Open Educational Resources
Now that the foundations of modern ed tech had been laid with the web, CMC, e-learning, and LMS, developments could take place that utilized this basis of awareness and technology. For 2004, the selection was open educational resources (OER), which represented one such development. In 2001, MIT announced its OpenCourseWare (OCW) initiative, which marked the real initiation of the OER movement, and in 2002 the first OER were released, and there was a move to engage with different forms of licences for educational content. The OER concept is a relatively, but perhaps deceptively, simple one, and has remained largely unchanged since the initial MIT project: creating educational content with an open licence so it could be accessed freely and adapted. UNESCO’s (2012a) definition of an OER is “teaching, learning and research materials in any medium, digital or otherwise, that reside in the public domain or have been released under an open license that permits no-cost access, use, adaptation and redistribution by others with no or limited restrictions” (para. 1).
A key element to this definition is the stress on the licence that permits free use and repurposing. In order to satisfy the above definition, it is not enough simply to be free, it has to be reusable as well. There are different definitions of OER, but they are all quite similar. Unlike the definition debates that dogged learning objects, this fairly clear understanding of the concept of OER has allowed it to develop quickly.
Other providers followed the example of MIT, by 2004 a new open education movement was developing, and it had moved beyond being just an experiment by a single institution. MIT’s goal was to make all the learning materials used by their 1,800 courses available via the Internet, where the resources could be used and repurposed as desired by others, without charge. At the time, this announcement caused a good deal of debate, as it seemed to run counter to the conventional wisdom that “content is king” and to the online models that sought to develop paid subscription models. Simply giving content away — and not only giving it away but explicitly giving permission to others to alter it — was a model that many struggled to comprehend. It took an institution with the reputation of MIT to give some credence to this idea, but it should also be noted that MIT was operating from a position of extreme privilege. Giving away its content was unlikely to affect its student recruitment, and much of that content wasn’t particularly useful outside of the MIT setting. But what it highlighted, contrary to many of the prophecies of doom we saw in chapter 6 on e-learning, was that there was more to an education than simply the content.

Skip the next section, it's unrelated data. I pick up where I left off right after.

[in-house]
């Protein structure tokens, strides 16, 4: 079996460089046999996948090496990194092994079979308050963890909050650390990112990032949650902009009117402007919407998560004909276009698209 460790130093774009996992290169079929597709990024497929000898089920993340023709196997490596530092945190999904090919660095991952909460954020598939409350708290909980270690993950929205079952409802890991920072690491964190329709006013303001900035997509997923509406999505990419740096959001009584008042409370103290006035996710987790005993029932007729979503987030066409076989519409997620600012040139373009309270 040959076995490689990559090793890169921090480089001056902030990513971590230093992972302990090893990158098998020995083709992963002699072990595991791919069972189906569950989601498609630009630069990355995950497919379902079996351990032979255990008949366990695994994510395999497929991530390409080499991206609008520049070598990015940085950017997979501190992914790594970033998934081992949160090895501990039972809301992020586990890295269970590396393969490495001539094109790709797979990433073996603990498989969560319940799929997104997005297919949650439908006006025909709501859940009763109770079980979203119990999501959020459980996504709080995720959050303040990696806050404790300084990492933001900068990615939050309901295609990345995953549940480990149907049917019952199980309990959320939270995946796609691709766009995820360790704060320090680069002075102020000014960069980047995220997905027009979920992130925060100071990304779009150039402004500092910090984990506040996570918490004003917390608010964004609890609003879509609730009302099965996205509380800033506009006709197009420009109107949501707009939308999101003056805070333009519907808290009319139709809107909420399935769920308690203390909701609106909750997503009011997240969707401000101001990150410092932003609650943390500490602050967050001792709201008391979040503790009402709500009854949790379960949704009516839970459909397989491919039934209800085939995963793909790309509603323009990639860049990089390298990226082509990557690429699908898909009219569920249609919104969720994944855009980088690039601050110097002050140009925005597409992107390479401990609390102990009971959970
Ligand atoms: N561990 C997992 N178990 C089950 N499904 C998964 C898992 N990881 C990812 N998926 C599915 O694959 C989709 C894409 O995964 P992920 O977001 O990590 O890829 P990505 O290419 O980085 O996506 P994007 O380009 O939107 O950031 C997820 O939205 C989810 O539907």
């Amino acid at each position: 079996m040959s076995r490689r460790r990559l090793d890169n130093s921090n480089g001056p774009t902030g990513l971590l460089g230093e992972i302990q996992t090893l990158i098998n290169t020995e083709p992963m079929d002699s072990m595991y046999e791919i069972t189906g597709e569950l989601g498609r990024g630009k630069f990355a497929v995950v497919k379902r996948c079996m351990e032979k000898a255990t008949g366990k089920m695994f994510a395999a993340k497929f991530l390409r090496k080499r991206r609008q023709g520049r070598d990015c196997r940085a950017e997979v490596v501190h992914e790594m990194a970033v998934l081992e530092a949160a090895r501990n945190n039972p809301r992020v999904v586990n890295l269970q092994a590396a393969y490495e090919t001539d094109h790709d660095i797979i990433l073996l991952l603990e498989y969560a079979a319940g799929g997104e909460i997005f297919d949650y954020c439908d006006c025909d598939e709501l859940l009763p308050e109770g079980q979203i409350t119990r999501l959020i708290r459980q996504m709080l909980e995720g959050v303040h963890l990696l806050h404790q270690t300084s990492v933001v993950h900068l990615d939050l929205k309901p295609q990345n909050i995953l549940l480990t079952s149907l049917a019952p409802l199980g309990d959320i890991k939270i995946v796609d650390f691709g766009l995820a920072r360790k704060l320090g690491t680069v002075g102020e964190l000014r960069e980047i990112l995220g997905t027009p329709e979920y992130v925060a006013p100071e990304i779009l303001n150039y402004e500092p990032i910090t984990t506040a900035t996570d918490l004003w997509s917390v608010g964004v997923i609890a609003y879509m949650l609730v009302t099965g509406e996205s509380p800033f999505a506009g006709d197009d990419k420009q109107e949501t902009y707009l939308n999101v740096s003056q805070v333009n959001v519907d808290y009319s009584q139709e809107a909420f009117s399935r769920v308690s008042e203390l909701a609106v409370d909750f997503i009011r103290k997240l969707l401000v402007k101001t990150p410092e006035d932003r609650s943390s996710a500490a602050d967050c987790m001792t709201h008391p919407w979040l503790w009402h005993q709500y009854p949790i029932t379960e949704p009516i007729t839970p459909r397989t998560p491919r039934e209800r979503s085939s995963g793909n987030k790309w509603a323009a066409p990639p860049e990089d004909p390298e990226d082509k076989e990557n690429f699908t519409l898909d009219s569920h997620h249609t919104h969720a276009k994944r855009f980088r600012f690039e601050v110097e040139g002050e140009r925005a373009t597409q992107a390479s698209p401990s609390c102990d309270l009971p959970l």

As we saw with learning objects earlier, inspiration had been taken from software coding on reusability of components. The software approach, and in particular open source software, also provided the roots for OER. The open-source movement can be seen as creating the context within which open education could flourish, partly by analogy, and partly by establishing a precedent, but there was also a very direct link in the figure of David Wiley. Influential in the initial interest around learning objects, he provided a bridge to OER through the development of licences. In 1998, he became interested in developing an open licence for educational content and contacted pioneers in the open-source world directly. Out of this came the open content licence, which he developed with publishers to establish the Open Publication Licence (OPL).
The OPL proved to be one of the key components, along with the Free Software Foundation’s GNU General Public Licence, in developing the Creative Commons licences, created by Lawrence Lessig and others. Creative Commons, which was founded in 2001, would go on to become the main licence that permitted reuse of materials and be widely adopted in the OER movement. In 2004, MIT would adopt Creative Commons, and others followed suit. These licences went on to become essential tools in the open education movement. The simple licences in Creative Commons allowed users to easily share resources and wasn’t restricted to a software code. Key to the Creative Commons licences was the fact that they were permissive rather than restrictive. They allowed the user to do what the licence permitted without seeking permission. These licences became a very practical requirement for the OER movement to persuade institutions and individuals to release content openly, with the knowledge that their intellectual property was still maintained.